12. @yyz I have been aware of BACCH DSP for a while. No, I have not tried it, but sure would love to!
  13. Hi @CDJ123 welcome to Audiophile Style! Good question. The Focal's measure pretty good based on Soundstage anechoic measurements. As Floyd Toole says, "Frequency response is the single most important aspect of the performance of any audio device. If it is wrong, nothing else matters." He also says "bass response accounts for 30% of our preference." I would agree with his statements and mirrors my own experiences. I have had the opportunity to review several loudspeakers on this site in my room and "eq" them to be similar. Here is an example of the Kii THREE's and D&D 8c's with their frequency responses overlaid: https://audiophilestyle.com/forums/topic/54065-article-dutch-dutch-8c-loudspeaker-review/page/5/?tab=comments#comment-976157 As Martijn Mensink, the designer of the D&D 8c's says, "With just some subtle EQ the two could be made to sound very similar on most program material - to the extent that I might not be able to distinguish them in a proper blind test." I would also agree, and to my ears, it is difficult to tell the two apart. I have had that experience with a number of other speakers, including comparing large floor standers to small bookshelfs, using the same subs. The loudspeakers directivity index or polar response would be next in line as one of the more important attributes of a loudspeaker besides frequency response. I wish more manufacturers followed the ANSI/CTA 2034 A Standard Method of Measurement for In-Home Loudspeakers that one can download for free or see attached. It gives a good explanation as to why smooth off axis frequency response is important and too long to put in a comment here. The standard report also includes a "predicted in-room response" (see Figure 11) so folks can get an idea of what this may sound like in a typical living room. Of course, it can't account for frequency response below the room's transition frequency, which is why we use DSP in the first place as the room is in control below Schroeder and everyone will suffer from irregular bass response. And given that bass accounts for 30% of our preference, once you have heard optimized bass response from your system, it is hard to go back. While I love the voicing of my KEL LS50's there is not much bass output below 100 Hz, so they sound much better with subs (or even a woofer 🙂 So a long winded answer to say, yes with DSP there is diminishing returns if you already have a full range loudspeaker or sats and sub(s). Whatever one can do to get the full bandwidth with smooth on and off axis response is paramount. Then use DSP to optimise the low frequency response and tailor the HF response, if required, to fully realise the value of your audio investment. ANSI-CTA-2034-A.pdf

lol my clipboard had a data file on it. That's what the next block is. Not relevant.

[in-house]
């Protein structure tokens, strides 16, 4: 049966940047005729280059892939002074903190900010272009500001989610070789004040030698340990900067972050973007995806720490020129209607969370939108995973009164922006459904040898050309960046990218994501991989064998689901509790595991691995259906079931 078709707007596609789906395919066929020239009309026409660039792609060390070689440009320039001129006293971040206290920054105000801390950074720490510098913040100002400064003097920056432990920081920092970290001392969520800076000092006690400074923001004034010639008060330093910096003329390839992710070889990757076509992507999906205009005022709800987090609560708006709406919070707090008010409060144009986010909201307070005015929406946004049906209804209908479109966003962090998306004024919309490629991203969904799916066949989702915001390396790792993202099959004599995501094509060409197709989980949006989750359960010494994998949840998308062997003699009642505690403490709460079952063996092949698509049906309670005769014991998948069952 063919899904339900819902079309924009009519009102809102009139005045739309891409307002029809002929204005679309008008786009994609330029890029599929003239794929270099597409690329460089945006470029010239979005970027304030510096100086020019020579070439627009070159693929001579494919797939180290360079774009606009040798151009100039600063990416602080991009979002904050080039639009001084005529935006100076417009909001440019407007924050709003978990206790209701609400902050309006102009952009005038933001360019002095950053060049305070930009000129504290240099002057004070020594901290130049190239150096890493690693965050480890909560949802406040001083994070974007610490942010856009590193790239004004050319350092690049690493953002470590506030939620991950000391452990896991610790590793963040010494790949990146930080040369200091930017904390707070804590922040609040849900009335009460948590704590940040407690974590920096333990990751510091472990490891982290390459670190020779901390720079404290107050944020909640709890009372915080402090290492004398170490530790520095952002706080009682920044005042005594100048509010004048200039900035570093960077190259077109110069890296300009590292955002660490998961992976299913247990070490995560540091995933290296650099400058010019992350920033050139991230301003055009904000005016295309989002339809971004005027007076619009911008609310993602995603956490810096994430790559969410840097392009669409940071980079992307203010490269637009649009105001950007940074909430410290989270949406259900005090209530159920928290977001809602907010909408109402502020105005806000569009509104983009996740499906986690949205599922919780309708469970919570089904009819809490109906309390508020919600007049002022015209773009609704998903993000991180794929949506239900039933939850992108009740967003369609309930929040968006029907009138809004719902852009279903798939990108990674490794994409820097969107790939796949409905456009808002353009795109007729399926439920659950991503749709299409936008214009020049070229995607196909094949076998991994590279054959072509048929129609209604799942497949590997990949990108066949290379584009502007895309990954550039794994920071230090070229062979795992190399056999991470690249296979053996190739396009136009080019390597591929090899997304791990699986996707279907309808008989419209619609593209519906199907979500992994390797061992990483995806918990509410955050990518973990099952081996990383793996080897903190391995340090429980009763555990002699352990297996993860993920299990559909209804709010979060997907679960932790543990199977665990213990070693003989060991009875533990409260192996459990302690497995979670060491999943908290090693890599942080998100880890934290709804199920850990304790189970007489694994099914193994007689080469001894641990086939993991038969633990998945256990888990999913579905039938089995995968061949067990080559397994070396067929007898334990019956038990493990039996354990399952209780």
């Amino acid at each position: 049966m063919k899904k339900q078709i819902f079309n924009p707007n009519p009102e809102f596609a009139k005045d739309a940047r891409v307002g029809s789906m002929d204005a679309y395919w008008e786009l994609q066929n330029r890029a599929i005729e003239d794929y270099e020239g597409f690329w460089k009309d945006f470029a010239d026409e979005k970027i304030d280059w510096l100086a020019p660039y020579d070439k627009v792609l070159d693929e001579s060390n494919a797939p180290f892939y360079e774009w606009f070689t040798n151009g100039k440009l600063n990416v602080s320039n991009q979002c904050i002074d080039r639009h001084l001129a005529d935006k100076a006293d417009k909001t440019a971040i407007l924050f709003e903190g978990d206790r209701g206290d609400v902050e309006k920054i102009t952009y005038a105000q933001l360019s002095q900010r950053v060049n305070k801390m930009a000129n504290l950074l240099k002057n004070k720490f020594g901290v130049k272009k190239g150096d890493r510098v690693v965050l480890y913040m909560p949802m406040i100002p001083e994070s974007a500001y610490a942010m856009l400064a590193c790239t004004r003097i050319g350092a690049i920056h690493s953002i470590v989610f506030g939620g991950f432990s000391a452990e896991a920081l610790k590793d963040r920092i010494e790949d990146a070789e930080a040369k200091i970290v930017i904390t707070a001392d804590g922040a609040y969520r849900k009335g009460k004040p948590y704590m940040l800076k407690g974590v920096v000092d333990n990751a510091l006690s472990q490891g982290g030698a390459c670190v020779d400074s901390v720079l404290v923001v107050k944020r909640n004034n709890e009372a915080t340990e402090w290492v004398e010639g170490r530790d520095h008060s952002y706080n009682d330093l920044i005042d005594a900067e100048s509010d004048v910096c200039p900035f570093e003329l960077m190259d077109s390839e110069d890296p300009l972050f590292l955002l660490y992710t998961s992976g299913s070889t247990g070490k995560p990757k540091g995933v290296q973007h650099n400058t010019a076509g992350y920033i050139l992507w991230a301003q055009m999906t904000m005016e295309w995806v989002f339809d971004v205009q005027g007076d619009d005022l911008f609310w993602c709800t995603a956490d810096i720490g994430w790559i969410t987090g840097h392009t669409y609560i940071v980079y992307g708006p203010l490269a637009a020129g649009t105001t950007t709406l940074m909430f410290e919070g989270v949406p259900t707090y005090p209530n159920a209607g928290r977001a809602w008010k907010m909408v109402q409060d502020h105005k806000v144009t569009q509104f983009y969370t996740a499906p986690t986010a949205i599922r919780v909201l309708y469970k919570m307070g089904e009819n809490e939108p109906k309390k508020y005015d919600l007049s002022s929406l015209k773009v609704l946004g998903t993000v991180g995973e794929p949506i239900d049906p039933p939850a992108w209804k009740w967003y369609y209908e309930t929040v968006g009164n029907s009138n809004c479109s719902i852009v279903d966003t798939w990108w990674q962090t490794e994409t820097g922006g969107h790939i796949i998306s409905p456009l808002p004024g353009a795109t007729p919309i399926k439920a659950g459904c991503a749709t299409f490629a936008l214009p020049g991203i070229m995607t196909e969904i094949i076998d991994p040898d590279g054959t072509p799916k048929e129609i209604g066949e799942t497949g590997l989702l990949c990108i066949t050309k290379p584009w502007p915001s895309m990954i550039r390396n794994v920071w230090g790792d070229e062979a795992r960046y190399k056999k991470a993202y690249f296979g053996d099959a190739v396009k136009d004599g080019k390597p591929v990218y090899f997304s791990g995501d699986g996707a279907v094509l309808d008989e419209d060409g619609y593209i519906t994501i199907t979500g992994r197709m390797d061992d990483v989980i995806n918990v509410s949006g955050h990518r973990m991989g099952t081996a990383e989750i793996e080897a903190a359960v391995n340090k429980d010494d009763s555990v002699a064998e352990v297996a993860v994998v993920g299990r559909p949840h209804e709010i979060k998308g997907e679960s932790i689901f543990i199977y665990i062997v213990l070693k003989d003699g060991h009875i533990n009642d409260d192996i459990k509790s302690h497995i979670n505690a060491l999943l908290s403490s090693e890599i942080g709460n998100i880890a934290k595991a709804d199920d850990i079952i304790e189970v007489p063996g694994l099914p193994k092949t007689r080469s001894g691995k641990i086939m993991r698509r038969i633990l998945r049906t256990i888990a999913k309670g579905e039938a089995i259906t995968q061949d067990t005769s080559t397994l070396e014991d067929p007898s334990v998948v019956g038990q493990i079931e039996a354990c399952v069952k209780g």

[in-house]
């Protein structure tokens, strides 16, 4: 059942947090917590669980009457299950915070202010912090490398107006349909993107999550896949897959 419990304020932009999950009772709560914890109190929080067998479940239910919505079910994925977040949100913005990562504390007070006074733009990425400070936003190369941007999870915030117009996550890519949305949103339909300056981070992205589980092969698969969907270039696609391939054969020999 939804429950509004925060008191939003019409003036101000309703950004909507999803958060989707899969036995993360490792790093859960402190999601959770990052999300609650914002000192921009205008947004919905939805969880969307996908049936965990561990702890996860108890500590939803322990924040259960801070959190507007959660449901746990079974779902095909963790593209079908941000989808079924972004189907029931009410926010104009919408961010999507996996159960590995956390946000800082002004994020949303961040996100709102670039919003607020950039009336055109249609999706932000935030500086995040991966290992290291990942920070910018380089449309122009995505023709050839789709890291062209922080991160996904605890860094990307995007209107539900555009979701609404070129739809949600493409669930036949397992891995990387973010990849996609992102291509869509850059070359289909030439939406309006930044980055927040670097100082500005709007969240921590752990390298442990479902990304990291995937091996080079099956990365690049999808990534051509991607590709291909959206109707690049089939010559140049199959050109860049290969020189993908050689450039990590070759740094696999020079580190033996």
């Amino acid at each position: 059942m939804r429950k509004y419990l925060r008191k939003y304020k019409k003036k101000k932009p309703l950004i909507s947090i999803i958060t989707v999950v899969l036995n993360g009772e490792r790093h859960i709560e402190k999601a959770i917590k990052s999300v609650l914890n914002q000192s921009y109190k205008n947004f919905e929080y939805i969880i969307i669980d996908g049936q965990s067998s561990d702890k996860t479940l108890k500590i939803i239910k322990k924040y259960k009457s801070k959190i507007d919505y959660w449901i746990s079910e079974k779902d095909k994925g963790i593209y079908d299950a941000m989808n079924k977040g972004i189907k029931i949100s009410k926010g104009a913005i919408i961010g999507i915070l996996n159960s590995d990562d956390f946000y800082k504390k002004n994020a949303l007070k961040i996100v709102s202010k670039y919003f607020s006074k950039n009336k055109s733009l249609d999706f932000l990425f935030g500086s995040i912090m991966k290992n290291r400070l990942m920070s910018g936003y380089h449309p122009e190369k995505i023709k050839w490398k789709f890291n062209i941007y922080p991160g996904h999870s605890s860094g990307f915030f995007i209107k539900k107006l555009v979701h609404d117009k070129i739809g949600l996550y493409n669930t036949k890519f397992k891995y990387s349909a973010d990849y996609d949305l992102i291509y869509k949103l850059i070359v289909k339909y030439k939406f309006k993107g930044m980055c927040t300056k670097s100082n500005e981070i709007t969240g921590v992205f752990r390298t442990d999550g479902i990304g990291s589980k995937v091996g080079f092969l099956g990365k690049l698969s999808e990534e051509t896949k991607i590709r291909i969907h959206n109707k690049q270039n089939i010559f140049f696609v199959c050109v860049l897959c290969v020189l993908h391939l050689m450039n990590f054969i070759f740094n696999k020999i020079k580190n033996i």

14. Hello. There are 4 common industry standard target frequency responses used to calibrate monitors in sound production control rooms. B&K, Toole and Olive, ITU and EBU 3276. And overlaid on one chart: Given that each target has a +- 3 dB tolerance, effectively each target overlaps one another, all with a downward frequency response at the listening position. This is because loudspeakers are omnidirectional at low frequencies with narrowing directivity at higher frequencies. The rising bass energy yields a steady-state room curve with a downward tilt. This is important to note because ones preference for one target or the other is based on a number of factors, all coming into play at once. Size of listening room, directivity index or polar response of the loudspeakers, distance from speakers to listener (there is a spec with a range), how much direct versus reflected sound is being heard at the listening position based on how lively or dead the listening environment is, also with spec and range of operation. All of these factors play into which target one prefers, with the common theme of how much or little high frequency response is required based on these factors. For example, in my room with narrow directivity loudspeakers and a fairly large and lively room (600 ms broadband decay time) with a 9ft equilateral triangle, I prefer the Toole Olive target response. Sounds neutral to my ears given this combination of loudspeaker/room. On the other hand, Chris's loudspeakers are wider directivity, also larger room. but with a 200ms broadband decay time. In order to hear the same perceived neutral response, more direct high frequency energy is required to arrive at Chris's listening position as compared to my loudspeakers in my room. Normally, I would deliver all 4 target responses at once for your loudspeakers in your room. As Chris has shown in Roon, one can easily flip through different filters as music is playing and choose what sounds best to your ears. Toole and Olive have shown in participant listening studies that as Floyd Toole describes, accurate and preferred are synonymous. Due to schedules, I delivered Chris one filter set at a time, instead of all 4. And started with the target with the most rolled off top end 🙂 LOL! Exactly what he did not need. The 4th target delivered, weeks later, should have been the first. I would hazard a guess that is the frustration.
  15. Hello @johniboy24 The before and after graphs are indeed at the same SPL. I have manually offset the "after" graph by reducing it's gain in REW so it is easier to compare when viewed in REW's overlays chart. We calibrate sound systems at "reference" level, which is approximately 83 dB SPL at the LP. This is because our non-linear ears, relatively speaking, have the flattest frequency response in this SPL range and usually this is the monitoring level set for adjusting the final tonal balance for mixes and masters from the studio. A good reference is Bob Katz, mastering engineer's topic on Level Practices. So for "critical listening" one wants to adjust the SPL to around 77 dB SPL (for highly compressed material) to 83 dB SPL (for wide dynamic range) on a sound pressure level meter at the LP if you want the most accurate playback as far as tonal balance is concerned. If using JRiver, I calibrate the loudness control in this range so when I have music on at "background" level, the loudness control is engaged to boost the bottom end to make up for the ears non-linear frequency response which becomes less sensitive to bass at lower levels than reference. The loudness control restores this balance to make the music sound full at lower listening levels. Hope that helps.